Olivia Folmar Ard


What Pregnancy Taught Me About Hospitality

My house is, quite frankly, a wreck. 

When I admit this out loud, people are quick to say, "Well, that's okay. You have a baby." But I can't blame the mess on my daughter. She's not yet mobile, she doesn't generate that much waste, and honestly, she's the reason the house is even a little bit clean. After she was born, something inside me snapped in place and propelled me headlong into adulting. I want to throw out clutter, cull my wardrobe, scrub floors, fold flat our pile of boxes courtesy of the holiday season and Amazon Prime, organize everything, but my flagging energy and needy baby allow for only the necessities. 

So as it stands, forgotten stacks of junk mail litter the furniture and half-eaten bags of low-fat popcorn and chocolate chip cookies lie in wait on the coffee table. The living room is in desperate need of a good vacuuming. The laundry (most of it clean, it should be noted) forms a mountain range I'm too tired to hike. The kitchen table is snowed under with tiny blankets, hats, and socks I dig through in a frantic scramble before leaving the house. 

But I'm still inviting friends over for Easter brunch. 

Will the impending arrival of outsiders inspire me to clean the house from top to bottom this week? Maybe. It's happened before, and I'm sure it'll happen again. Motivation never hurts. 

But even if all I manage to do is clear away enough baby gear to create extra seating on the living room floor and have the kitchen clean enough to cook in, I'll be satisfied. I would rather fill these four walls with laughter and love than wait, in tomb-like silence, for my home to be perfect. Because honestly, I'd be waiting forever. And that wouldn't be very hospitable. 


I wanted to be a mother so much, I sought out lots of unpleasant tests and doctor's appointments and medications. But even after all that, a not so small part of myself panicked when "pregnant" popped up on that tiny digital screen last February. Not long before that moment, I'd accepted that I might have to wait a long time (maybe forever) for a child. As part of the acceptance process, I had constructed a nice, long list of things I wanted to accomplish before becoming pregnant anyway, as a hedge against disappointment. (Have I mentioned I'm a control freak?)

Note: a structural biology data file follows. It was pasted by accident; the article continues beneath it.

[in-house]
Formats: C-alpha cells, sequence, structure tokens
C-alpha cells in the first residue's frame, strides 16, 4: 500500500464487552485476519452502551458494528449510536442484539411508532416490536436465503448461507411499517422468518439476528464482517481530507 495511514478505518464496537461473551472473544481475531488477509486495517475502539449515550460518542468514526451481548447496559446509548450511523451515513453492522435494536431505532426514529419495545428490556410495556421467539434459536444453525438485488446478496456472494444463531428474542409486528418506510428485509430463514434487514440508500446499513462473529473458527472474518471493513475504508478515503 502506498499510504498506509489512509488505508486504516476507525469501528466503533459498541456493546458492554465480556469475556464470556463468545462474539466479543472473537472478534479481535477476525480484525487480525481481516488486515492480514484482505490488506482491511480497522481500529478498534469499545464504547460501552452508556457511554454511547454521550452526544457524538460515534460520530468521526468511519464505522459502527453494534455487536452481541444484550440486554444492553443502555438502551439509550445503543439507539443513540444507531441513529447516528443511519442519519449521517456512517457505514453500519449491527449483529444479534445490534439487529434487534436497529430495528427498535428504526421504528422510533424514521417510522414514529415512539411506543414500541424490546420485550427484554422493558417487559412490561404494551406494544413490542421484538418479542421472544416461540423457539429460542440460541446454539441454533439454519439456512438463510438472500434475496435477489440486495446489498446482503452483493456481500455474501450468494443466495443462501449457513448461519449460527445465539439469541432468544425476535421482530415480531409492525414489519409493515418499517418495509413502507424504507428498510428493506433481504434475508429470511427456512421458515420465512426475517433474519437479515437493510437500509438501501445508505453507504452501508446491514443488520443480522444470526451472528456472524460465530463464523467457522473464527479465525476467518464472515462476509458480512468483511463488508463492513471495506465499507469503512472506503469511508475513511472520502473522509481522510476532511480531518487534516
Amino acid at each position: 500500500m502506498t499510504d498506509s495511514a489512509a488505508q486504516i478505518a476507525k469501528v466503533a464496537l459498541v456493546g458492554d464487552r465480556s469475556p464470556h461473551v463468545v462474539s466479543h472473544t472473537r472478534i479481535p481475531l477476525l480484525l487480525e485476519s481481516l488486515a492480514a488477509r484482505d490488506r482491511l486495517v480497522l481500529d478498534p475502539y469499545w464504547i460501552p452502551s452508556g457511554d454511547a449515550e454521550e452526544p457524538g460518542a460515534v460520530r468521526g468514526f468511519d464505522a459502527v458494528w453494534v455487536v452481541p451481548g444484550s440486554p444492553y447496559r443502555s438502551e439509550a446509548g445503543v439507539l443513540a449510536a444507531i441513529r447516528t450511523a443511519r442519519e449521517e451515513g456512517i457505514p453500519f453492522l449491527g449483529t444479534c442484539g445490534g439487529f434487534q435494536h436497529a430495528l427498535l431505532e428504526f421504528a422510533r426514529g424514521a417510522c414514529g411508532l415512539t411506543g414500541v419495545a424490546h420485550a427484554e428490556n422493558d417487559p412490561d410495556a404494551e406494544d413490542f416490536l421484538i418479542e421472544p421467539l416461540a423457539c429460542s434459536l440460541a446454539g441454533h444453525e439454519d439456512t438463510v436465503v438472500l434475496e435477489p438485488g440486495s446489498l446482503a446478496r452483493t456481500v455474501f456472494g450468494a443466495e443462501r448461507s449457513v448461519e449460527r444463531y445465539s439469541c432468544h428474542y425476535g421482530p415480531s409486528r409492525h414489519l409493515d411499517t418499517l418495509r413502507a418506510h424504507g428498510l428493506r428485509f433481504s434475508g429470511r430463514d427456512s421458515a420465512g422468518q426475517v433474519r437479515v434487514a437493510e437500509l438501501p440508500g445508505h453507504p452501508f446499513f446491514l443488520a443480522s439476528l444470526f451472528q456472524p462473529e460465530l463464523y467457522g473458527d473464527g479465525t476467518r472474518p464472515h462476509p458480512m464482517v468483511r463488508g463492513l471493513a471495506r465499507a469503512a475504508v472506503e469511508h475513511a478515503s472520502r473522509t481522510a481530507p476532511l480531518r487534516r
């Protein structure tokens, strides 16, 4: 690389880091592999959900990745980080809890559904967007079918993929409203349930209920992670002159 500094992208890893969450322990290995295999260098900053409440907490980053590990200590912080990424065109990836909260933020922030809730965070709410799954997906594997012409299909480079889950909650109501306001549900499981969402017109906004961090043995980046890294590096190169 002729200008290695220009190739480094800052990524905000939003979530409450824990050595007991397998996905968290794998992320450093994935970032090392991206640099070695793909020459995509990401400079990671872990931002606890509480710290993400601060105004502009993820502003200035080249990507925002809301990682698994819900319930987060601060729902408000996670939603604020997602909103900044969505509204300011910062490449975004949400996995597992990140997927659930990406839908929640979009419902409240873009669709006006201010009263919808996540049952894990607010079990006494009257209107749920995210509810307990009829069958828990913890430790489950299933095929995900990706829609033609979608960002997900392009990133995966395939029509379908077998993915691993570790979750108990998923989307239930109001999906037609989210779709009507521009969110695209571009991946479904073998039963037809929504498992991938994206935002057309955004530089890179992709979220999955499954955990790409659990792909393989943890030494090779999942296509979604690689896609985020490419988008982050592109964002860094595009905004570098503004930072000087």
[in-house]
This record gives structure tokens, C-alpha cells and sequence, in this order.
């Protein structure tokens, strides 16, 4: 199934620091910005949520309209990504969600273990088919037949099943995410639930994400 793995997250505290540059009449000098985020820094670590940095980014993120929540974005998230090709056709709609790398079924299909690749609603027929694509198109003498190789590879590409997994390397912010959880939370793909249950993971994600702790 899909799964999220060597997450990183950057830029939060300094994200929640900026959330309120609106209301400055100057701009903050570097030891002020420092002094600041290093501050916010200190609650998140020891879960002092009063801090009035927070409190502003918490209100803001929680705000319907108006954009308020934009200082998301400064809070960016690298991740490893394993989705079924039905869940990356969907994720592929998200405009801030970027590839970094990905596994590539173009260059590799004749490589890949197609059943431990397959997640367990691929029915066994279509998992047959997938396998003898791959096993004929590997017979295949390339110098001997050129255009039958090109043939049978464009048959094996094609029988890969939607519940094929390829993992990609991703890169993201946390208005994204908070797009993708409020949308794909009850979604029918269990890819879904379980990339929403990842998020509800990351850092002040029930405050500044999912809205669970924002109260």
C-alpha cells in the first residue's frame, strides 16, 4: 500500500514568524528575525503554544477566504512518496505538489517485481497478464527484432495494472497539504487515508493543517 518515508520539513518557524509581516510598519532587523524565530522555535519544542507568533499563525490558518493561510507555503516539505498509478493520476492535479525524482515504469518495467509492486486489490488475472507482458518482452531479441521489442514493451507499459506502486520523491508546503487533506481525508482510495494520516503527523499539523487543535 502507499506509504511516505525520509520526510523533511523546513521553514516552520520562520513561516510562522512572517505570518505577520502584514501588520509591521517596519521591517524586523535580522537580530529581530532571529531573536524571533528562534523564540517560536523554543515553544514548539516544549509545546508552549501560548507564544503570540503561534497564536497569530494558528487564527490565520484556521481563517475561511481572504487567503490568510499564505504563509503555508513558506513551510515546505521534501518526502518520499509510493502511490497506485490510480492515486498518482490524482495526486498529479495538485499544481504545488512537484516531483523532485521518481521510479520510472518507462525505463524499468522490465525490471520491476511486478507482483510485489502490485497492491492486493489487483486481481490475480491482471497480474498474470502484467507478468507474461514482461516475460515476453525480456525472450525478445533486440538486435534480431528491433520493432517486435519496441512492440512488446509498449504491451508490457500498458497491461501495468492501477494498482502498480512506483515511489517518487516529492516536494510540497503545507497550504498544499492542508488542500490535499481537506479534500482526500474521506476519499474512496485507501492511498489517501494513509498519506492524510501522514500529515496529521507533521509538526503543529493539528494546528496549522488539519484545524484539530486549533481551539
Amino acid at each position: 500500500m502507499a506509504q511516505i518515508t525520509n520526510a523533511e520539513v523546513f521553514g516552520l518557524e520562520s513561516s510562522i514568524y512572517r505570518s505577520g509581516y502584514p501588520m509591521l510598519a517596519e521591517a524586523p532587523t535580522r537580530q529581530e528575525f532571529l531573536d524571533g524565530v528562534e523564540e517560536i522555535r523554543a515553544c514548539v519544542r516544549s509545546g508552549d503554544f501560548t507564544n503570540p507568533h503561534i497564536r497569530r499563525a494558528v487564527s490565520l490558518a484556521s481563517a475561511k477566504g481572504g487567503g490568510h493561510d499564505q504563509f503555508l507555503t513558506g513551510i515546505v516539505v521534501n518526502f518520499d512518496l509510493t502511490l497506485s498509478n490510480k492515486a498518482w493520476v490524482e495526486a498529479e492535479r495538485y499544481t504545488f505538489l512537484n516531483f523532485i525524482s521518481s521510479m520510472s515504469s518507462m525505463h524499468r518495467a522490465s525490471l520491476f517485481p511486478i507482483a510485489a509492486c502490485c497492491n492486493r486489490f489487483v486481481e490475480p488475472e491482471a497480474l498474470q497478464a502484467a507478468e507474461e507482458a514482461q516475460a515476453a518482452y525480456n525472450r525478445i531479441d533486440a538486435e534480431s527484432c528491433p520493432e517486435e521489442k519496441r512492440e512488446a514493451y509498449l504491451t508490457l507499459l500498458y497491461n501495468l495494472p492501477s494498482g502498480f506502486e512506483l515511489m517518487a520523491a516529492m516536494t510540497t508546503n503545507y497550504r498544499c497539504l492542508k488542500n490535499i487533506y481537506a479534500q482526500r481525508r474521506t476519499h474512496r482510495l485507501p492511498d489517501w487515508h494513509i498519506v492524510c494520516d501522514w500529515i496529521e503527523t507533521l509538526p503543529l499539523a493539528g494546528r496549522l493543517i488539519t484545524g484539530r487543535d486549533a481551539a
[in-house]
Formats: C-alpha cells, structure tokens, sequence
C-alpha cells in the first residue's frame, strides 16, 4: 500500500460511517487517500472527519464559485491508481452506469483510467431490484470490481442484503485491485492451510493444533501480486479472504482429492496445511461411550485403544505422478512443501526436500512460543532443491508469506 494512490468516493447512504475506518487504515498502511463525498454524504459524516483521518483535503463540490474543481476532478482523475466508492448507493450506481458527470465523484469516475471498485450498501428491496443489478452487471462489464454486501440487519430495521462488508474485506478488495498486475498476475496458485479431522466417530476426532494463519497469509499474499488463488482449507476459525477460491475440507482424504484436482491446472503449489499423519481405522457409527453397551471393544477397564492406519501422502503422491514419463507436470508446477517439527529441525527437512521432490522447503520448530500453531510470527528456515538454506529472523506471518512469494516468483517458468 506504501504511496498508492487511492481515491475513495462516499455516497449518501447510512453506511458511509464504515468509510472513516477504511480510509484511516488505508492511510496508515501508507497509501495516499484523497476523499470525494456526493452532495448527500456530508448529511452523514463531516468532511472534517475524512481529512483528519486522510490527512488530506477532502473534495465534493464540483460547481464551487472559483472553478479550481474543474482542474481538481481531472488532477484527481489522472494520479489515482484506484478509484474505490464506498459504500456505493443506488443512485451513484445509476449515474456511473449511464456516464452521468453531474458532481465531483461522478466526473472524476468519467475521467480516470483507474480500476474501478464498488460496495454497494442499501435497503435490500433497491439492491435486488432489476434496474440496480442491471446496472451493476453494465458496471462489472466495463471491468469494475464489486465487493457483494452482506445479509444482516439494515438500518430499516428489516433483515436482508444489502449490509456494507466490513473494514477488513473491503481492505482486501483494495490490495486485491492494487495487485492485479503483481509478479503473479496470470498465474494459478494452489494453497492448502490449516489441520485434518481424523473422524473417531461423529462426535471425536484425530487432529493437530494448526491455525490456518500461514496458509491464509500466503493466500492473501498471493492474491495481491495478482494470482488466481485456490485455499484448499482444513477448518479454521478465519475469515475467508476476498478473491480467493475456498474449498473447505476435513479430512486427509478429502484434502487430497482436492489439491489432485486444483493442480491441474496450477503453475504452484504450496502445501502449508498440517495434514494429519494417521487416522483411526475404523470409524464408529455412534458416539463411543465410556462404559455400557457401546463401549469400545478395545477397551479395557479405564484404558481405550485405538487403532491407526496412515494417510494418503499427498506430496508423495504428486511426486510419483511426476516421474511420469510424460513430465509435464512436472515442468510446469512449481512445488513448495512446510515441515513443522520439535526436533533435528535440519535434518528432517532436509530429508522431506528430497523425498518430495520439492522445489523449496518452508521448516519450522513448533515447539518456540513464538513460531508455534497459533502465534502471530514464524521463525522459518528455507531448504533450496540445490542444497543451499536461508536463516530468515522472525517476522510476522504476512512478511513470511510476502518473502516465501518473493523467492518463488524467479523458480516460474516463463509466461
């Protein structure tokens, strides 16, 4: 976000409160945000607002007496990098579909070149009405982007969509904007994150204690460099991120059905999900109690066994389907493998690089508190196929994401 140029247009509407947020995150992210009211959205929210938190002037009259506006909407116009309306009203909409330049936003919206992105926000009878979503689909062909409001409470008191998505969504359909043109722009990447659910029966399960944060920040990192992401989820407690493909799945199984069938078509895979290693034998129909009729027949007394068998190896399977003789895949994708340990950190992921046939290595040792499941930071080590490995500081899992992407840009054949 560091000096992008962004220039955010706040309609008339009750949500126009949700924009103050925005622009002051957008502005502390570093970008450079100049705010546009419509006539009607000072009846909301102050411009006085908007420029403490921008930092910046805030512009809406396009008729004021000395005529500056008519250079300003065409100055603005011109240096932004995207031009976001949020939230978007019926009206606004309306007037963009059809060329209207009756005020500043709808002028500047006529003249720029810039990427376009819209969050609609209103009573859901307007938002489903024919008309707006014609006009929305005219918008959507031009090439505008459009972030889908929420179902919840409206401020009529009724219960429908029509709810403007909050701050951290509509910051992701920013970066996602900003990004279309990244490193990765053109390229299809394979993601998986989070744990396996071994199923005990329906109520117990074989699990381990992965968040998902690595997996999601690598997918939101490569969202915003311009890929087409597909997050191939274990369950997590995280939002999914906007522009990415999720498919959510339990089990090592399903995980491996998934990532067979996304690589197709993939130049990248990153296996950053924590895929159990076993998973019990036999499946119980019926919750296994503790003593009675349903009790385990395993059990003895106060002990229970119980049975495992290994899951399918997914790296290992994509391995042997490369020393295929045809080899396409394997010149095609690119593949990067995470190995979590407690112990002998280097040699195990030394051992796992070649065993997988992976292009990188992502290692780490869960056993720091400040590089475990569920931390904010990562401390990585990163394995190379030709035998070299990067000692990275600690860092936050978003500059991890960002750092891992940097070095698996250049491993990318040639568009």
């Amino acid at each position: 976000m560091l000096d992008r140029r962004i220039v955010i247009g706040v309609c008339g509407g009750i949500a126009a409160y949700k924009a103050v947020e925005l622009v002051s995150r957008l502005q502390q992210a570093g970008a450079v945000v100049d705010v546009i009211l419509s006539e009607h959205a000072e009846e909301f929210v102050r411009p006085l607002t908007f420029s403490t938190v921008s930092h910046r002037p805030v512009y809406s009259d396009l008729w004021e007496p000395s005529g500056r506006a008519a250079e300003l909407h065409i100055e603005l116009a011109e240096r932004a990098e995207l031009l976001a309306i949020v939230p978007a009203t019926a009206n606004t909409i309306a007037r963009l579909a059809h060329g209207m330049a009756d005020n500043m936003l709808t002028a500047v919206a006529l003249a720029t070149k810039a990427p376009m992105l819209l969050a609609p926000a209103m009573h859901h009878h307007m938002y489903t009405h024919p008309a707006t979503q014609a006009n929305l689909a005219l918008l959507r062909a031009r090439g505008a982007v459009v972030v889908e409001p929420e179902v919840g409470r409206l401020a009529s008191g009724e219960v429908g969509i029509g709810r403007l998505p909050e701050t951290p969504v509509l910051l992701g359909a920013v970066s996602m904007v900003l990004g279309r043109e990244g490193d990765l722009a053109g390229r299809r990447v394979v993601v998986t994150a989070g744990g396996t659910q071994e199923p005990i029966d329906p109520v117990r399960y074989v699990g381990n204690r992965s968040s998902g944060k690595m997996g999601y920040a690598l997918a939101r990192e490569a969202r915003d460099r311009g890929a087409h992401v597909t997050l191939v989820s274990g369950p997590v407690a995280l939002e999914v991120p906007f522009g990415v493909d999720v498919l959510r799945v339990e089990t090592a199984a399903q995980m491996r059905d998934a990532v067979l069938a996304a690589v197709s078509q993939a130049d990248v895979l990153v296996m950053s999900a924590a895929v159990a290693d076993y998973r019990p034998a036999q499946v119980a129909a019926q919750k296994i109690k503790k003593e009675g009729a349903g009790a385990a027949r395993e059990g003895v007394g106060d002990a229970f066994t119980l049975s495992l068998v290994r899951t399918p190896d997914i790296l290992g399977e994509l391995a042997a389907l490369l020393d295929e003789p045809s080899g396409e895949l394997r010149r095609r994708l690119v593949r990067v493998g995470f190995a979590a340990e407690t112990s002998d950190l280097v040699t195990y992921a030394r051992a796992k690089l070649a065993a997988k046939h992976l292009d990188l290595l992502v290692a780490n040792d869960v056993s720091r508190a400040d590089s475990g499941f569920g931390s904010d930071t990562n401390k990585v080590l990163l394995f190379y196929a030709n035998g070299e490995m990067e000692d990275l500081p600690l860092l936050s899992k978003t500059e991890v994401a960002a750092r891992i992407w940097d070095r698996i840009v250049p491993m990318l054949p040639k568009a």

Lose lots and lots of weight. Be in the best shape imaginable. Finish a master's degree. Finish another novel. Achieve perfection. You know, little things like that. 

After the ecstasy of the positive subsided, dismay flooded in. I wondered if we'd made a mistake. There I was, still overweight, still out of shape, still trying to figure out what my career goals were, still struggling to write again. Still imperfect. And there I was, sharing space with a baby who would spend almost ten months depending on that imperfect body to stay alive. 

But here's the thing: having a less than perfect body didn't ruin anything. I had a great pregnancy, despite my starting weight and the gestational diabetes I developed later on. I felt great, and more importantly, I gave birth to a healthy baby. That baby continues to grow big and strong, and she adores me without concern over my weight or how long I can plank or the fact that my eyebrows are in desperate need of attention.

If I'd waited for perfection, I would have missed out on a beautiful relationship. I'd have missed out on an entire person. And when I think about it that way, my scruples seem the vainest kind of silly.


I remember the first time we visited some of our friends at their home for the first time. They dd not tidy up for us. Toys and clutter abounded amid a delicious smelling meal. Life, love, and reality were on full display.

I didn't judge the state of the house. I didn't spend the whole time thinking "they really should have prepared for their guests."

Instead, I was honored by their vulnerability, their lovingkindness, their hospitality. I went home that evening and decided I was done waiting for everything to be perfect. So what if all our walls are beige and mostly bare? So what if our furniture is old, out-of-date, mismatched? I was tired of the pride, the fear, the reservation. 

We're fortunate to have a home that keeps us warm, cool, dry, cozy, and protected. And sure, it could stand to be tidier, more attractive. But when you spend ten hours a week in traffic, forty hours behind a desk, and another forty or so sleeping, you want to make the most of the leftovers. Sometimes that means scrubbing the toilets. Sometimes that means ignoring the mess, ordering a pizza, and opening your doors to the people you love. 

Don't bow down to the elusive idol of perfection. Its path is lonely, quiet, and sterile. Your friends likely won't remember your dusty shelves or your greasy stove top. What they will remember are the laughs, the tears, the conversations, the fellowship. Let the sunshine in.


Olivia ArdComment